Vote for us or we’ll shoot the baby

This is one of the weirder arguments I have heard recently.  Making the case, I think, for the Romney/Ryan ticket, Ramesh Ponnuru argues thusly:

In the same AP interview, Obama suggested that Republicans would feel pressure “to cooperate on a balanced package” on the budget: that is, one with tax increases. Republicans famously failed to react to their drubbing in 2008 — after which, let’s recall, Time magazine was running cover stories on their impending extinction — by softening their line on anything. Why would they react that way after an election that goes better for them? Especially when they will be looking forward to the gains that the party out of the White House typically makes in midterm elections.  

So the thought goes something like this.  Republicans are rigid ideologues who will not compromise with the President.  They remain so even when their views are unpopular.  We have no choice but to vote for them if we want anything done.  I must be getting this wrong, because that's asisine.

via Washington Monthly

One thought on “Vote for us or we’ll shoot the baby”

  1. No, you have it correct, unfortunately.  Alas, that's been the Republican Party's implicit or explicit argument since Obama's election, probably most evident with the debt ceiling "hostage" situation (made much more rigid by the Norquist pledge).  Broadly speaking, the Republican approach was rejected by voters in 2006 and 2008, but Republicans still argued that America was/is a "center-right" nation and their electoral defeat meant – they had a mandate, and Obama had to bow to it.  A few recent articles have given new detals about the Republicans meeting and vowing complete resistance to Obama from they very start, which would also (they thought) deny Obama any cover of "bipartisanship."  (Lazy press coverage helps.)  Unfortunately, there is a decades-old conservative tradtion of viewing any Democratic victory as inherently illegitimate.  (Jesse Helms threatening Bill Clinton with physical harm if he came south, authoritarians who cheered on Bush's use of state power suddenly yelling about the evil Obama would do with the same power, etc.  With a more racial tinge, there are the accusations that Obama is a Muslim and born in Kenya, that ACORN stole the 2008 election, and so on.  Rush Limbaugh actually claimed someone else wrote Obama's student papers, one of his more bizarre attacks.  With resentment comes rationalization, I guess.)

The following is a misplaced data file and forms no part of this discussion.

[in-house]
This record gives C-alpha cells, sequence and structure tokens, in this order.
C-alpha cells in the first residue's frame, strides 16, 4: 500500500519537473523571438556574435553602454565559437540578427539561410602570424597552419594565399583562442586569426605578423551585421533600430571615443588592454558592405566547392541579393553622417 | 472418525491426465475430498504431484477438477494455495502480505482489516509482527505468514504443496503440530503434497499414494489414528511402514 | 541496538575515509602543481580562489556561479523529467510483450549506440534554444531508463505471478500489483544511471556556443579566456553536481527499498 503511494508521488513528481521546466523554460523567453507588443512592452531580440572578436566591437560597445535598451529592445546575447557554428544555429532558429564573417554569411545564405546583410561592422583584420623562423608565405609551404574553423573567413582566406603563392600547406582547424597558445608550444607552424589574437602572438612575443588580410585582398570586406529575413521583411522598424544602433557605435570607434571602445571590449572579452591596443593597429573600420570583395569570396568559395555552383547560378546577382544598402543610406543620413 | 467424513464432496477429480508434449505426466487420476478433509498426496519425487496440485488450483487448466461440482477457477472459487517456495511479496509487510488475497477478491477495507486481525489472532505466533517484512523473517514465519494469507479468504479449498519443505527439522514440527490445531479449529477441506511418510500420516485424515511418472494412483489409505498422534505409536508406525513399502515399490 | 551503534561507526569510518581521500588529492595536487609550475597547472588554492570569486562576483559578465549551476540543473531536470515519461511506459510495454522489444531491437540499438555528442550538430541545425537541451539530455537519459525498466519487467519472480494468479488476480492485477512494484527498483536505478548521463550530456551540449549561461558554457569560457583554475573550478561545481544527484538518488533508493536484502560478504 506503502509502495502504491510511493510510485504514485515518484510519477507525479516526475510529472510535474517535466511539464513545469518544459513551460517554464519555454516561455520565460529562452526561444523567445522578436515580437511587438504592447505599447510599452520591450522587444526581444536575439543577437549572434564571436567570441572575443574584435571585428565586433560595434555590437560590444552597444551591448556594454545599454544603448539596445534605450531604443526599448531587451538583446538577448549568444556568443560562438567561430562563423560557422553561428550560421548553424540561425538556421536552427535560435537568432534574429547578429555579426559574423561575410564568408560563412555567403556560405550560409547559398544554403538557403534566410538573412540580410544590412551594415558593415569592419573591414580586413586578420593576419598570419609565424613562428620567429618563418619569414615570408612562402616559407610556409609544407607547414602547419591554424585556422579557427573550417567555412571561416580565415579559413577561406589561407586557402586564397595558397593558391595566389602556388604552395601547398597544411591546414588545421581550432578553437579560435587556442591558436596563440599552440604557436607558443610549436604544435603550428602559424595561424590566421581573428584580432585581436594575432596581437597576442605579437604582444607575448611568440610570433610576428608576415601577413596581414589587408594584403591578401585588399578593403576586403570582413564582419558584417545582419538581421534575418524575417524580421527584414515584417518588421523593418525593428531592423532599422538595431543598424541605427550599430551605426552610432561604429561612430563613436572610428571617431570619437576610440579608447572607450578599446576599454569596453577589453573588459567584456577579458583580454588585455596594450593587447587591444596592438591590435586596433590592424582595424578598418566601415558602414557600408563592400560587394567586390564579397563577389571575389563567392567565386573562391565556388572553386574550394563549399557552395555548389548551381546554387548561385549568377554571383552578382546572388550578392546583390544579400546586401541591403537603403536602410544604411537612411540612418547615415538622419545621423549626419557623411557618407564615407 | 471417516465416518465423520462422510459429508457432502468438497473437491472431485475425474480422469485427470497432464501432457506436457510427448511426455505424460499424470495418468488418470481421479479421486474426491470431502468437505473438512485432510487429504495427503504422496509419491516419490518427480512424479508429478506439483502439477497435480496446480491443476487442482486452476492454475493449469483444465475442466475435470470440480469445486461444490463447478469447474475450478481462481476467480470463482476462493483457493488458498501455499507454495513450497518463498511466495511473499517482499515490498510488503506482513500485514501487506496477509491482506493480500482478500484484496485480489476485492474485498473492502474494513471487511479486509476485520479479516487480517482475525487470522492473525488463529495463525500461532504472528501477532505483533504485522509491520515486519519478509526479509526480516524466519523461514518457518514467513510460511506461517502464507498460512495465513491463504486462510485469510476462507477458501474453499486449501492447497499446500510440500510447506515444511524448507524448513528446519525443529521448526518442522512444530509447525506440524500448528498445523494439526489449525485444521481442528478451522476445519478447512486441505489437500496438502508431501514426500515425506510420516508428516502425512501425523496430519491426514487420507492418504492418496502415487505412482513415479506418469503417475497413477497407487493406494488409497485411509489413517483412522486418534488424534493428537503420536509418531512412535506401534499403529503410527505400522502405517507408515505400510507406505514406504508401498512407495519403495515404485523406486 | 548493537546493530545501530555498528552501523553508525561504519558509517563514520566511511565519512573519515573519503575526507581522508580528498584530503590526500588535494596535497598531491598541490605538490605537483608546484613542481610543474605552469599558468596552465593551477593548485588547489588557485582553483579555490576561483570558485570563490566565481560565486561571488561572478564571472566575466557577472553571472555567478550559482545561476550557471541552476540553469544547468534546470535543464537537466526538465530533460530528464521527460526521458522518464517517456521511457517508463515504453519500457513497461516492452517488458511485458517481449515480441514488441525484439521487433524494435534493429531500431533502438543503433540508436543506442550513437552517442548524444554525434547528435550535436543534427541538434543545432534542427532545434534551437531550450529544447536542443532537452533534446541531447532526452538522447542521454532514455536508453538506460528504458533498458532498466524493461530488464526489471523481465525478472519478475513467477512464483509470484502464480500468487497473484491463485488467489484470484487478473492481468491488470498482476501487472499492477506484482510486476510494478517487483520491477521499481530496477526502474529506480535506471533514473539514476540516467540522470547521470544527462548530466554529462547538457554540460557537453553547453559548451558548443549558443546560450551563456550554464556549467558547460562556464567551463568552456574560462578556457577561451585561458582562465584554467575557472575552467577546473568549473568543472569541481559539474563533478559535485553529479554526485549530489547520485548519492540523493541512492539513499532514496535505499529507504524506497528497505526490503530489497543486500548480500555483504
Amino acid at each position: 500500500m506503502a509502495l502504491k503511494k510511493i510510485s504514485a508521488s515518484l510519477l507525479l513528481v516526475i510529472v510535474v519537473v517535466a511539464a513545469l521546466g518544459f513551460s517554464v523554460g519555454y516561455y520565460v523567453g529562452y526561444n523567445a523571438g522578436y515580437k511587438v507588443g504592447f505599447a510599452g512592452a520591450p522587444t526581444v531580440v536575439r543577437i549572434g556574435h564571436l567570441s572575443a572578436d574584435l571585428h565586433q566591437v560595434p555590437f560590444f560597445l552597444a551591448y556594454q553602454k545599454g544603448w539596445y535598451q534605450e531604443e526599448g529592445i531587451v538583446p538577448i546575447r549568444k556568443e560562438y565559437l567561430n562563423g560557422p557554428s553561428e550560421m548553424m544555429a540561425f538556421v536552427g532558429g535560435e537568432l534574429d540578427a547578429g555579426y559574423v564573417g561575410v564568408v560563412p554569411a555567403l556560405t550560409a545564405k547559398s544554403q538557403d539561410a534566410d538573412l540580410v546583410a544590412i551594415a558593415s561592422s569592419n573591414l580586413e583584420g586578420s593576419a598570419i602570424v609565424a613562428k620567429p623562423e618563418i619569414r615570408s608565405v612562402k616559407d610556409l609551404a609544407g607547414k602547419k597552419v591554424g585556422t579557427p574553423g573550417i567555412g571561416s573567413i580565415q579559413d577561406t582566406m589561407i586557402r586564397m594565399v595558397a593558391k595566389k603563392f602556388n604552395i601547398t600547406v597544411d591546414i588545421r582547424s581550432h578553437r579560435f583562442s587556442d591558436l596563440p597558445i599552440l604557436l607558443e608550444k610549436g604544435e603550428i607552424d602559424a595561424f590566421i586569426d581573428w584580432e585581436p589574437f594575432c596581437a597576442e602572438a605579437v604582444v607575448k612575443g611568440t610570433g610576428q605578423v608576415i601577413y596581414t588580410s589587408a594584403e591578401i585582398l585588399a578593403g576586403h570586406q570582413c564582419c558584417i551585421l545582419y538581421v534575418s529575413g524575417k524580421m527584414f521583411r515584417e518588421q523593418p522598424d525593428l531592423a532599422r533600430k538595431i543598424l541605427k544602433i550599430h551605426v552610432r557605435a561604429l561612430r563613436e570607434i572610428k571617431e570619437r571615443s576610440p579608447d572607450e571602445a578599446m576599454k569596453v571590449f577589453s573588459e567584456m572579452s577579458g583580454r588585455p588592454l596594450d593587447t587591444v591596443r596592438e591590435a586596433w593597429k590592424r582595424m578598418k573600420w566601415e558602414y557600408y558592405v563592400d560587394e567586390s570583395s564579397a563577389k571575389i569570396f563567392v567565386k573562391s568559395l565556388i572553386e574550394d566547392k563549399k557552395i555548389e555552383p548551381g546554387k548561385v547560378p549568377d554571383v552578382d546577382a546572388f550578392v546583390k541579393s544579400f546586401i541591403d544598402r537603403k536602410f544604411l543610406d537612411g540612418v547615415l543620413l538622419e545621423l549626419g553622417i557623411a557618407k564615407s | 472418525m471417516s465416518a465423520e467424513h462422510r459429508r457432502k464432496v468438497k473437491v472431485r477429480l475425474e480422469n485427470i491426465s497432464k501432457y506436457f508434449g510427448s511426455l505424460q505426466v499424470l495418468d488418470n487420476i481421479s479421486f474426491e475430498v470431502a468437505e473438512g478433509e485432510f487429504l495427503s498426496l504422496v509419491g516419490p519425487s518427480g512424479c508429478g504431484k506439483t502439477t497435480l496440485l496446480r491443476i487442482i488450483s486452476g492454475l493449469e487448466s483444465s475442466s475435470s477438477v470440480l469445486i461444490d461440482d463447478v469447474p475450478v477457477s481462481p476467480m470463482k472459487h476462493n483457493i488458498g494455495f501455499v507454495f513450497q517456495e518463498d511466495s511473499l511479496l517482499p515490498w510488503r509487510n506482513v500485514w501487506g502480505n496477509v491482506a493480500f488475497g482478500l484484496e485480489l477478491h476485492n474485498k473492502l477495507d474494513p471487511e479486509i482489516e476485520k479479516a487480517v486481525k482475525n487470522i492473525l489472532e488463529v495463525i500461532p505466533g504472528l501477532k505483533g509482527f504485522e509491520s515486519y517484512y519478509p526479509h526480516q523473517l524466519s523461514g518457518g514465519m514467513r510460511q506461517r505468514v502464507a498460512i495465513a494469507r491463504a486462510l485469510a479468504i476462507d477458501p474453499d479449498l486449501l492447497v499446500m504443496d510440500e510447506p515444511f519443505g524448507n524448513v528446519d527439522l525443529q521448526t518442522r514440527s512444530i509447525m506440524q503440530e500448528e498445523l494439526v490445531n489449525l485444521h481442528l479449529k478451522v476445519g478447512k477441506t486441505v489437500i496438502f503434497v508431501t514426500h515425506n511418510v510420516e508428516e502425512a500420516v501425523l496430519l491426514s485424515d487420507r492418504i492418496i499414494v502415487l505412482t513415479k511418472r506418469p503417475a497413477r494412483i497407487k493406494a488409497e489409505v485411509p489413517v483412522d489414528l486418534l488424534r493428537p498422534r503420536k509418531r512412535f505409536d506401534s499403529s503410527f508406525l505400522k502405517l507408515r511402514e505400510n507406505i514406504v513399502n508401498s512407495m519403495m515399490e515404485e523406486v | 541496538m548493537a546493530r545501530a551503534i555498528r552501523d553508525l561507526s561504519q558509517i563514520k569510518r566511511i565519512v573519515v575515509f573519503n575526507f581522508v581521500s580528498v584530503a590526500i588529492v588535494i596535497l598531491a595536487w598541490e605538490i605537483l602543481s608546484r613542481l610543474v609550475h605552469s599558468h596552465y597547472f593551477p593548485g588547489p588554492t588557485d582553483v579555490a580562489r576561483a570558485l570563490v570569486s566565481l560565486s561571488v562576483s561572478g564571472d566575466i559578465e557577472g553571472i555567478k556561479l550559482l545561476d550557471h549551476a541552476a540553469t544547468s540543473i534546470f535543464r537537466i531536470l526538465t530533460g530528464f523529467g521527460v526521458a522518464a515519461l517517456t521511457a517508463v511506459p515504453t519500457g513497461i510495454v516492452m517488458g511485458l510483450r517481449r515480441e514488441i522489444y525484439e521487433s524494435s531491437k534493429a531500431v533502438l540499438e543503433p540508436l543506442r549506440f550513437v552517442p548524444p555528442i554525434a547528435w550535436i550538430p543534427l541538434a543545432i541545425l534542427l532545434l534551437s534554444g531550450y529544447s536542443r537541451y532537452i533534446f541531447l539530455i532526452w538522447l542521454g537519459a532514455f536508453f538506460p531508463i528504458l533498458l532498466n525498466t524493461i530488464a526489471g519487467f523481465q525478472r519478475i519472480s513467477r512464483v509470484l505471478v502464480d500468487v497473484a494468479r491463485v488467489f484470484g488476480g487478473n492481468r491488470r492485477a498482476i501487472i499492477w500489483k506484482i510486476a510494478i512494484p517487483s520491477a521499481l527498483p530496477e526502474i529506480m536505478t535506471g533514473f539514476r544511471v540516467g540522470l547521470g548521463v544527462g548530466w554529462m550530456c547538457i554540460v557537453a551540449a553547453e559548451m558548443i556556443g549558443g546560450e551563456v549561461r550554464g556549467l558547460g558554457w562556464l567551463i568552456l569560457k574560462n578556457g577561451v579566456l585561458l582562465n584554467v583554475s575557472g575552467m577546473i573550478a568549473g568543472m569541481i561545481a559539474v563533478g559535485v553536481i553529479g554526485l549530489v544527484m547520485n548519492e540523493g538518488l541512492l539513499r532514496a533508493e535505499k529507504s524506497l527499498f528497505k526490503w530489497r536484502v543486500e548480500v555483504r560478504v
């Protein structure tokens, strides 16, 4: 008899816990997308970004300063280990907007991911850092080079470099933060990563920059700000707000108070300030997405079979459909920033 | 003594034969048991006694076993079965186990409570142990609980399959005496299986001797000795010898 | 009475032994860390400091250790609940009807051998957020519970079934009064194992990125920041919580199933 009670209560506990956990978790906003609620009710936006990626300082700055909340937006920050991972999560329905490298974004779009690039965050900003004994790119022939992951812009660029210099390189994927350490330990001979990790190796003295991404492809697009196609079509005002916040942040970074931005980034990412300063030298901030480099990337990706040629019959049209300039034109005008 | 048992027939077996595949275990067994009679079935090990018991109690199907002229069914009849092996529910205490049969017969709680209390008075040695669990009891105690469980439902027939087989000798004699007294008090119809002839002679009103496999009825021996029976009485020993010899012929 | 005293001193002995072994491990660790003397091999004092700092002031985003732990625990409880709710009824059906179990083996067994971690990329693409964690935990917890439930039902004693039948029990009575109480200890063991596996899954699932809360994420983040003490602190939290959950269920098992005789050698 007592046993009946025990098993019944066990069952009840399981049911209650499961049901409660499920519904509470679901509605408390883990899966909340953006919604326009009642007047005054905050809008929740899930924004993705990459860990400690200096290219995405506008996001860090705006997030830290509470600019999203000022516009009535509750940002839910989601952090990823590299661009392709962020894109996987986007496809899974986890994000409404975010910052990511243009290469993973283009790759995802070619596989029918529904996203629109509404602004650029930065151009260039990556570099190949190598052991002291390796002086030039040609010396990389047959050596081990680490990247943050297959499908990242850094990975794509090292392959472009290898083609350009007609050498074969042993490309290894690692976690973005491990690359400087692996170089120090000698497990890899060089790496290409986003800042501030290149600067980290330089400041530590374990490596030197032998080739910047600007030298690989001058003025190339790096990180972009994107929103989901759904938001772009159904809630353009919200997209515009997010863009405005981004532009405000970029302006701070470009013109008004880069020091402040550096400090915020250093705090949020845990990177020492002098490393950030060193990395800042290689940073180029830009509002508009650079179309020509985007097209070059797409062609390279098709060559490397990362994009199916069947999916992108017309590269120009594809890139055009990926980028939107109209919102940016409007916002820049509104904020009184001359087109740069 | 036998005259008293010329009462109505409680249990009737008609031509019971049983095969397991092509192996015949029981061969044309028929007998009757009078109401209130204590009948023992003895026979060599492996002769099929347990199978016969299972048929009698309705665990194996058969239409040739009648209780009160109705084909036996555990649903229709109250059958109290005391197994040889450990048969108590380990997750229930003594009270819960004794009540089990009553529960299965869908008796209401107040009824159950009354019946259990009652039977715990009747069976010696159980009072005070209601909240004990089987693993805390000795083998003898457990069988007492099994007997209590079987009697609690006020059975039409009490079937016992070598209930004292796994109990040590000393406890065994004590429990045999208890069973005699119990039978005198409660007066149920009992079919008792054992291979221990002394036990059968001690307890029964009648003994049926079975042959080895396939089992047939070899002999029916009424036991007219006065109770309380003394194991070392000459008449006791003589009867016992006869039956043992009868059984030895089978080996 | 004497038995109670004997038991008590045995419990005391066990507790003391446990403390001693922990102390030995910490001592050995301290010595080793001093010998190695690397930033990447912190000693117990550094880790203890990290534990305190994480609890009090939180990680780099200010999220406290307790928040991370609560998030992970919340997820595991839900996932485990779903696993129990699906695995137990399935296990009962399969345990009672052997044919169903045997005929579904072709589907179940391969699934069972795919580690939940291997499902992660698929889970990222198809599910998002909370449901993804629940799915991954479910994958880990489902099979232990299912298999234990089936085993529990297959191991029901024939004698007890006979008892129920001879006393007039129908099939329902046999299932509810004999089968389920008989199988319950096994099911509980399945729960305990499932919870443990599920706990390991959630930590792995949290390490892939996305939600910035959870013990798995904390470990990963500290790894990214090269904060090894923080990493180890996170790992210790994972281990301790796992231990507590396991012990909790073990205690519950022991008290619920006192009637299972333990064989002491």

Of course, assuming the Republican policies are some mix of objectionable, irresponsible, reckless, etc. there is no beneift to giving them power.  Some routine functions might get "done," but that's about it.  

    Atrios has called their stance (rightly, I'd say) hostage-taking (similar to your post title), and Echidne also wrote on this:
    As she notes, one alternative is to elect Dem majorities in both houses.
    As Digby has often pointed out, the conservative base believes that conservatism cannot fail, it can only be failed.  It's unlikely that a 2012 defeat will change that, unfortunately.  
    Sorry, my comment goes far beyond the illogic of the argument, but I think this is one of the instances where the illogic can only be fully explained with some of the psychology behind it.   I'm not sure Ponnuru is a true believer (although he did write a book calling the The Party of Death, so he's not the voice of sober reason), but his entire piece does reflect the attitude that the Republicans do not need to compromise at all (and that there will be no or few negative consequences for this).  What he's pitching – and you will see some 'sensible centrist' pundits actually pitching this as well – is that the Democrats should completely capitulate.  It's all rather sad.  


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